The incidence of antibiotic resistance, particularly to β-lactams such as penicillin, in strains of S pneumoniae has increased dramatically over the past few years, and resistant strains have been identified worldwide.78

In contrast to ampicillin, which has minimum inhibitory concentrations (MICs) similar to those of penicillin G, amoxicillin has enhanced activity against penicillin-resistant S pneumoniae.910 Penicillin-resistant strains are also resistant to oral cephalosporins, and all oral cephalosporins are less active than penicillin G or amoxicillin against intermediate and resistant strains. Concurrent resistance to other antipneumococcal antibiotics has been shown in many strains with diminished susceptibility to penicillins and cephalosporins including erythromycin, the newer macrolides (clarithromycin, azithromycin), clindamycin and other tetracyclines, and cotrimoxazole.9,1112

In line with the above findings, the availability of alternative antibacterial agents has become increasingly important. Until recently, empirical therapy with quinolones has not proved popular because of inconsistent coverage of S pneumoniae.13

Moxifloxacin is a broad-spectrum, new-generation, oral fluoroquinolone that is approved for the treatment of various community-acquired respiratory infections. Previous studies1416 have shown that moxifloxacin, in contrast to older fluoroquinolones, has enhanced activity against strains of S pneumoniae in vitro and in vivo, irrespective of susceptibility to penicillin or macrolides. In addition, moxifloxacin is active against other pathogens commonly associated with CAP, including H influenzae, Mycoplasma spp, Chlamydia pneumoniae, and Legionella pneumophila.19

These data, as well as the demonstration that moxifloxacin has a favorable pharmacokinetic profile, diffuses into respiratory tract secretions, and is concentrated in alveolar macrophages,2023 have made it an attractive agent for use in patients with CAP of suspected pneumococcal origin.

The aim of this study was to compare the efficacy and safety of moxifloxacin, 400 mg/d, with amoxicillin, 1,000 mg tid. A 3,000 mg/d dosage of amoxicillin is advocated for first-line use in several countries in Europe, particularly France, in order to ensure adequate blood levels against infection caused by pneumococci with reduced susceptibility to penicillin.5

Study Design

This was a prospective, multinational, multicenter, double-blind, comparative study involving 411 patients with CAP of suspected pneumococcal origin randomized 1:1 to receive either moxifloxacin (400 mg/d) or amoxicillin (1,000 mg tid) for 10 days. Patients were enrolled in 82 centers in 20 countries: Argentina (1 center), Brazil (1 center), Chile (1 center), Croatia (1 center), Czech Republic (6 centers), Estonia (1 center), France (30 centers), Hong Kong (2 centers), Hungary (6 centers), Lithuania (2 centers), Mexico (7 centers), Portugal (3 centers), Russia (7 centers), Slovenia (1 center), South Africa (2 centers), Spain (4 centers), Turkey (2 centers), United Kingdom (2 centers), Ukraine (2 centers), and Uruguay (1 center).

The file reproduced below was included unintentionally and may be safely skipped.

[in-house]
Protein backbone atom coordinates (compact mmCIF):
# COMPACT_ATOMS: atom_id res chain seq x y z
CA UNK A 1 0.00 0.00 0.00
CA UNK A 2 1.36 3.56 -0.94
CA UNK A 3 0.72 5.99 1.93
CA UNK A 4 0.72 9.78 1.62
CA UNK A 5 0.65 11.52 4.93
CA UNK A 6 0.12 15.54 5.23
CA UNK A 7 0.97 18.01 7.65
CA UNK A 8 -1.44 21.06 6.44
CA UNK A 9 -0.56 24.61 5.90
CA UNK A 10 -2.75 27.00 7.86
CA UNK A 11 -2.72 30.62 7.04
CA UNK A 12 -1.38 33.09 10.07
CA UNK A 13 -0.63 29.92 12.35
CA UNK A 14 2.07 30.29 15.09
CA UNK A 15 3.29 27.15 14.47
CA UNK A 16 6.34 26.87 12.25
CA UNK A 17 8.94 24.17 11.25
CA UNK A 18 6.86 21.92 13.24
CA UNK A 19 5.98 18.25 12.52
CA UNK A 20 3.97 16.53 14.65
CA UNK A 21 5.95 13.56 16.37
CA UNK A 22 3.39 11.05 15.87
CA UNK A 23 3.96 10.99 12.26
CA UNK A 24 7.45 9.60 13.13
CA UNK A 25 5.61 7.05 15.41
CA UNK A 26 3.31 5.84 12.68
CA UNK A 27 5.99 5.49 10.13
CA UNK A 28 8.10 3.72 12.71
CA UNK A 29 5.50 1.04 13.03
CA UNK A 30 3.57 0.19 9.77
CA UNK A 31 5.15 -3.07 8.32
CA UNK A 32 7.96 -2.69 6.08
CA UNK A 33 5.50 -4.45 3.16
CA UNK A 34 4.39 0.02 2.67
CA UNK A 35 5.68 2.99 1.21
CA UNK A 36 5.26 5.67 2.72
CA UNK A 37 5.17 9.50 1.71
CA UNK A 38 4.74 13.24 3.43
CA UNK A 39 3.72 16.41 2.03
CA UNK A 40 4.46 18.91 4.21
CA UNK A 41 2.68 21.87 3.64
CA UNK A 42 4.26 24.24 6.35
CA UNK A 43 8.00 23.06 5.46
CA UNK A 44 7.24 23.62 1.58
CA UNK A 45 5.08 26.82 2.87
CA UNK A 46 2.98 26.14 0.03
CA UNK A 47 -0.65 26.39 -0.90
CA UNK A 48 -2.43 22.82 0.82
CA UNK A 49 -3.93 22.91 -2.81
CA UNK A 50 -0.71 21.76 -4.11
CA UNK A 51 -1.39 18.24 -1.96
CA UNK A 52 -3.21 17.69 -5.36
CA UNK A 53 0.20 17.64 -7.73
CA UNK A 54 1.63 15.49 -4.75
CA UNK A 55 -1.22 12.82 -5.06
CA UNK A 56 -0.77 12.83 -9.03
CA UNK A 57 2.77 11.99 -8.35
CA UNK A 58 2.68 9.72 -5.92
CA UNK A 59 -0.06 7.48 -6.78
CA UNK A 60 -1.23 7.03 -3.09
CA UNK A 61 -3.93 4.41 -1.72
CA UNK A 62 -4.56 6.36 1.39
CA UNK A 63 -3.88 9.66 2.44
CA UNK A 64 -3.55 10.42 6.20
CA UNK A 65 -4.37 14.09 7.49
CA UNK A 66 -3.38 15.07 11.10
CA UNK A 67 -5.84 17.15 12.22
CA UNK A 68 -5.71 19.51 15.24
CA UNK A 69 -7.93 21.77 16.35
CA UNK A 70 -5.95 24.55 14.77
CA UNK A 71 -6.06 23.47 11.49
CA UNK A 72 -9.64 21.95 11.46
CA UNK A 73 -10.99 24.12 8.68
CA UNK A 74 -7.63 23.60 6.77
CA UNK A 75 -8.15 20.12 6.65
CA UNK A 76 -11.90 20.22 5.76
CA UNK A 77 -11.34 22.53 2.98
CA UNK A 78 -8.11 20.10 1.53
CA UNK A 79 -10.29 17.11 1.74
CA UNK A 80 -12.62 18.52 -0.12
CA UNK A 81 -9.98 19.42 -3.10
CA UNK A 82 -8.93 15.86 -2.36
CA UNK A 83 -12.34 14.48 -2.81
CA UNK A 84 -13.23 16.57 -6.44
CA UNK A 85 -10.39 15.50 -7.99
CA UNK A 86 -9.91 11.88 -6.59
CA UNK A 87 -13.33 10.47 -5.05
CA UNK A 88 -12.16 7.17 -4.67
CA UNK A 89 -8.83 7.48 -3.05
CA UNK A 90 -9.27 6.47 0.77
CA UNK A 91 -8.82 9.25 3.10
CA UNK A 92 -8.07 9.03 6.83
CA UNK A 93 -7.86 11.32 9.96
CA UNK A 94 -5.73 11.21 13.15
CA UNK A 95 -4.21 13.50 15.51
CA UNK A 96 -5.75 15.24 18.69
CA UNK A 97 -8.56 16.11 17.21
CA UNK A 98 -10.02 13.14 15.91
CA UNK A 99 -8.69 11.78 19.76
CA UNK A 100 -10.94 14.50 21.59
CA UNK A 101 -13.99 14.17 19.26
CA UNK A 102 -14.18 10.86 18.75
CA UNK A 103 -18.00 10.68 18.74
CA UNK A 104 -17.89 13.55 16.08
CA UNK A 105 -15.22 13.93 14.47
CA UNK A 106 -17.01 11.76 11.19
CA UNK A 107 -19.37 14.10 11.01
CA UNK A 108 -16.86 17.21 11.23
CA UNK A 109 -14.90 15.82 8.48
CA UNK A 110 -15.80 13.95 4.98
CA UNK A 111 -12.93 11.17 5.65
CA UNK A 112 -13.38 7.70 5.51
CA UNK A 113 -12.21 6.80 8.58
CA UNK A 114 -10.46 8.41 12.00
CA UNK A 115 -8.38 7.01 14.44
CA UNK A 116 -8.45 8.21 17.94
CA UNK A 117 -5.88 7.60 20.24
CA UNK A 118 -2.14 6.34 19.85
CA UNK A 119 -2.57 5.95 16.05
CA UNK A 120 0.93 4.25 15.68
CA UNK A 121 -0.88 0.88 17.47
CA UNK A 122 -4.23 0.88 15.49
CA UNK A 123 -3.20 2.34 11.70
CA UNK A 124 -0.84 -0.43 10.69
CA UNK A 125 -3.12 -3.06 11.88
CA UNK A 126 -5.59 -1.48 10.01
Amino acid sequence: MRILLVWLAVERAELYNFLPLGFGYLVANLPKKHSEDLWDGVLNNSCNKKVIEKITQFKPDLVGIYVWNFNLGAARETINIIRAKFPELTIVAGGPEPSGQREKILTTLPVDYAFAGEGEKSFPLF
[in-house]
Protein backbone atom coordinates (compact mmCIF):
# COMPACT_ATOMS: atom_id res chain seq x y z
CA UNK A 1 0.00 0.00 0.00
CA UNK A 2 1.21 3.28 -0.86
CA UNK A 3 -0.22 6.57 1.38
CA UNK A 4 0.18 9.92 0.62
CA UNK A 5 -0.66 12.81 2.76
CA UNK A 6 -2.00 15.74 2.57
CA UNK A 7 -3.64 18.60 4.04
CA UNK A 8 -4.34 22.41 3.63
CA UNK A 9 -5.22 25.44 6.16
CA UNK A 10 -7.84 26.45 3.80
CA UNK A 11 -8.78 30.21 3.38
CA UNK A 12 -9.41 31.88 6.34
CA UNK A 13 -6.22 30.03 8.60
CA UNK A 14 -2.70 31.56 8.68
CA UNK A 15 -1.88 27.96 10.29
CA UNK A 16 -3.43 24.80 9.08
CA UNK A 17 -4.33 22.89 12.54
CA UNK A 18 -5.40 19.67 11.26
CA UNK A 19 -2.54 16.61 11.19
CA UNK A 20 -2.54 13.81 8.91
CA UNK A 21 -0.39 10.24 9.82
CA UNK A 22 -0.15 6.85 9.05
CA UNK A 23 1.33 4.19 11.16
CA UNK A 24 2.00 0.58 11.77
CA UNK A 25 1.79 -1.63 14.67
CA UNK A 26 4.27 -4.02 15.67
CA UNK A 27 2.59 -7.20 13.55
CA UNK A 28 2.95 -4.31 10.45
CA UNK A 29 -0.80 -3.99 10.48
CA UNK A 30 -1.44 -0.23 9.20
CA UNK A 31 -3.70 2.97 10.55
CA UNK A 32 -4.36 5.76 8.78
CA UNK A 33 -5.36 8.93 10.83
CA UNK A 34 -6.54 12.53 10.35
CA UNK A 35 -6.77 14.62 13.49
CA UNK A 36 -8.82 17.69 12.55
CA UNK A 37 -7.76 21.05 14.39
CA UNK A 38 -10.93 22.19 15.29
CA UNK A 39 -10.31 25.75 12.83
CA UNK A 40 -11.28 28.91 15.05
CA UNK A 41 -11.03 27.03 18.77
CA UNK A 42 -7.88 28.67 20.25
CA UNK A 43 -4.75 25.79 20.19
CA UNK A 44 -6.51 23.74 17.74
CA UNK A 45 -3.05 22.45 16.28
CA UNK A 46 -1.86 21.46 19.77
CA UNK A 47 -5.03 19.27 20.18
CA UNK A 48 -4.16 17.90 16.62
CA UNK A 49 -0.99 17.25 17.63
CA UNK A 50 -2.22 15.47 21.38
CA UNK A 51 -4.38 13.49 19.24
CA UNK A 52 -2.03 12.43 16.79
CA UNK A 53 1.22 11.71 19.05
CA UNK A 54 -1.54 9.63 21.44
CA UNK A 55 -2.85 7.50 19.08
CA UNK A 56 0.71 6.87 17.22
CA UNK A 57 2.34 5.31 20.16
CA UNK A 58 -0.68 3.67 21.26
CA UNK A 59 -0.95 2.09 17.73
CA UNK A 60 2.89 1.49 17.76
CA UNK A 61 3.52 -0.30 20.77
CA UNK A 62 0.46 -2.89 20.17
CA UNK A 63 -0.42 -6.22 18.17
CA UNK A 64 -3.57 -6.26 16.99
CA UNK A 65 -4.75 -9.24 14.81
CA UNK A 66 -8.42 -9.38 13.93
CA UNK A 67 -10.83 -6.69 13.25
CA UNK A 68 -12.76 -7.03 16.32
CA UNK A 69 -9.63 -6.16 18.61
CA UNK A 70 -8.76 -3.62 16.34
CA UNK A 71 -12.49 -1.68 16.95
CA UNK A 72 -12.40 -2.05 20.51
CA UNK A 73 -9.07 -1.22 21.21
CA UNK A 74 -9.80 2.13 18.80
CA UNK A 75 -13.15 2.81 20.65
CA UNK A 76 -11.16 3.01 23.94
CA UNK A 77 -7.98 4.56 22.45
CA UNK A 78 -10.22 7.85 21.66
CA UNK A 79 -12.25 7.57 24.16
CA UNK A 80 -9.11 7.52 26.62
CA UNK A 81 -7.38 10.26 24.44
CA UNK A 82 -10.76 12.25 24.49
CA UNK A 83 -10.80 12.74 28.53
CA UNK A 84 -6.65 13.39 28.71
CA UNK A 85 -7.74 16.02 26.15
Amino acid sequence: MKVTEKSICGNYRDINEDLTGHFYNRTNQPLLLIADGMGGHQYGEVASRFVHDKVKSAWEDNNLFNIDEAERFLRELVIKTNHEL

This study was conducted with approval from the ethics committees in each of the countries involved and was monitored according to good clinical practices. Written informed consent was obtained from each patient prior to entry into the study. The first patient entered the study in June 1997, and the last patient completed the study in June 1998.

Study Population

Adult patients (≥ 18 years of age) presenting with CAP of suspected pneumococcal origin were enrolled in the study. Patients were classified as having CAP if they presented with fever (rectal temperature ≥ 38.5°C, oral temperature ≥ 38°C) and radiologic evidence of an infiltrate consistent with pneumonia, and at least one of the following signs or symptoms: cough, purulent sputum, dyspnea/tachypnea (> 20 breaths/min), or auscultatory findings such as rales/rhonchi, indicating pulmonary consolidation. S pneumoniae was suspected of being the causative agent of CAP if at least two of the following criteria were present: rapid onset of symptoms (≤ 48 h); high fever (rectal temperature ≥ 39.0°C, oral temperature ≥ 38.5°C) accompanied by rigors/chills; pleuritic chest pain; localized alveolar consolidation on chest radiograph; or the presence of Gram-positive cocci on direct sputum stain.2425